It’s Monday, and I just found out I can go downstairs and get 15 minutes of free wifi, so I’ll get this typed quickly so I can get everything up to date. I’ll try to get the pictures posted as well, but no promises, as that can be more time consuming.
Got up this morning unclear on how I would spend my day. There is a city guide in my hotel, but everything it mentions that I would have any interest in seeing is closed on Mondays. In the past I’ve had similar issues in Florence and Parma, so I’m starting to think this is a national theme, if not just a plot against me personally.
I stopped at the travelers’ information booth downtown and they suggested a self guided tour through the Centro Storico (historic center). I’d already seen some of this, but the market is much nicer when the vendors are vending.
While there, I bought a piece of “oliven pull apart brot.” Think monkey bread with cheese and olives rather than cinnamon. I may make this when I get home, it was that good. Anyway, while at the booth I started talking with a little old lady whose English is marginally worse than my Italian. I was able to grasp that I should climb into the hills above Gries to get the best view of town. Gries happened to be on the walking tour, so this was very convenient.
On the way to Gries, I passed an old Cinquecento and had to take this photo. Adorable!
I passed Gries, and thought, “how am I supposed to find this?” but kept going. Then I started the climb into a residential neighborhood and beyond, up a trail of large boulders that could be mistaken for a road. “Why am I listening to a stranger?” I thought. Of course then I had the much more logical realization that, “It’s the people you know that you have to really look out for, they’re the ones who have reasons to get you. Strangers don’t know you and have no good reason to hurt you … you’re much better off listening to strangers than people you know.” The logic is sound. Don’t question it.
So up I trudged along the trail, switchback after switchback, gnawing at my olive bread, until I had reached the end of the end, where I found … a door.
And behind me spread out was the unobstructed expanse of the valley. Stunning.
There was much more trail that continued past the door (past, not through … that thing was sealed tight), but I decided this was as good a place as any to turn around. The trip down was uneventful, as was most of the rest of the afternoon until dinner at Försterbräu.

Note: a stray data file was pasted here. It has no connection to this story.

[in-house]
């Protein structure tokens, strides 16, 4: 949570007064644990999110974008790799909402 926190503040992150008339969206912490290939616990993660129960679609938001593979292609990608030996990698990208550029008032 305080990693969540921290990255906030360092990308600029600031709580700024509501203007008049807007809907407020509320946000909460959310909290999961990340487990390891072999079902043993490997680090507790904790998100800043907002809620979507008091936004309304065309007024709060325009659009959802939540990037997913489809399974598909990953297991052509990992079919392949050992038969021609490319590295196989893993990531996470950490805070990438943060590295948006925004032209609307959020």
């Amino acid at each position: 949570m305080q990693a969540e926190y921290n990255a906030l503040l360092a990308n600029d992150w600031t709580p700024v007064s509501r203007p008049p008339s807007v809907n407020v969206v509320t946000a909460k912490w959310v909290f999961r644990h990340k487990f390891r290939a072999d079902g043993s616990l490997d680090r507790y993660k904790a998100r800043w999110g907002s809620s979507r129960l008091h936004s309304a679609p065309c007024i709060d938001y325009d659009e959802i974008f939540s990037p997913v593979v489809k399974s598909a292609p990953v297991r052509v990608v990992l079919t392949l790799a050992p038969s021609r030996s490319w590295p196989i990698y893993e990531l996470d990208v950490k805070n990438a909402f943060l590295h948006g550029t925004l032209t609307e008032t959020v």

This is another of those restaurants that makes their own beer which is also sold throughout town. I told the waitress I wanted typical South Tyrolian fare, and started with the pilsner (sorry, no wine tonight).
For my antipasto she suggested Tavoletta Tirolese. This featured Speck, Kaminwurzen (the sausage), prosciutto cotto, mountain cheese, pickle, and horseradish. There are three manifestations of pork on that plate. What could I possibly say that could be bad? The speck and prociutto I know. The cheese was mild, kind of like a baby swiss. And that sausage was wonderfully flavorful, meaty, spicy, and peppery. There was only one problem with this course: there was far too much, so I had to eat slowly.
As I finished this, my next beer course arrived. This is the Kronen, apparently a better pairing for the main course. I don’t really know what to say about beer. I either like it or I don’t. It was good. Heavier than the Pils, which was fairly light. ‘Nuff said.
The main course was stinco di maiale. When I ordered this I had forgotten what stinco meant, but I knew more pork was coming. And boy was it ever. This was a roast leg of pork, and let me just say, there is something satisfyingly primal about eating a huge chunk of meat out of which two leg bones are protruding. Fundamentally, this is something that man for millennia would recognize, a primitive experience that reverberates through our culinary cultural memory (unless you come from a culture that doesn’t eat meat, in which case I express my apologies). It was crusted with pepper and rosemary, and it … It was a guttural gustatory experience – just phenomenal.
Nothing about this was landmark or broke any new ground, it was just profoundly satisfying. The pork was served with mustard and horseradish, of which I preferred the former (the latter overpowered things a bit and the flavor of the meat got lost). The meal was also served with fried spiced potatoes. Basically spiced french fry wedges. REALLY GOOD french fries, but french fries just the same. Potatoes are a New World food, and I wonder what this would have been served with historically. Roasted root vegetables? Turnips, carrots, parsnips, or rutabagas, perhaps? Or maybe nothing, and that would have been it.
One last thought that hit me as I gorged myself – everything to this point had been served on wooden platters. How do they clean them? We could never do this at home. Sometimes pristine cleanliness in this sort of scenario is such an American concept, and the wooden platters really added to the experience. Still, a clean plate wouldn’t have bothered me.
Dessert tonight was apple strudel with vanilla sauce. It seemed the right thing to do. It was decent, not remarkable though. The only unique thing about it was that it contained pine nuts, which I have never seen before. It didn’t suck.
I just hope I don’t get pine mouth.
March 13, 2021. There’s so much here, including two themes that come up over and over again: I’m wandering lost and loving it, and I’m eating. Although I declare in the post that the pork wasn’t landmark, it apparently was, because it haunts me. Ten years later it has stuck with me and I want to go back and have more of it.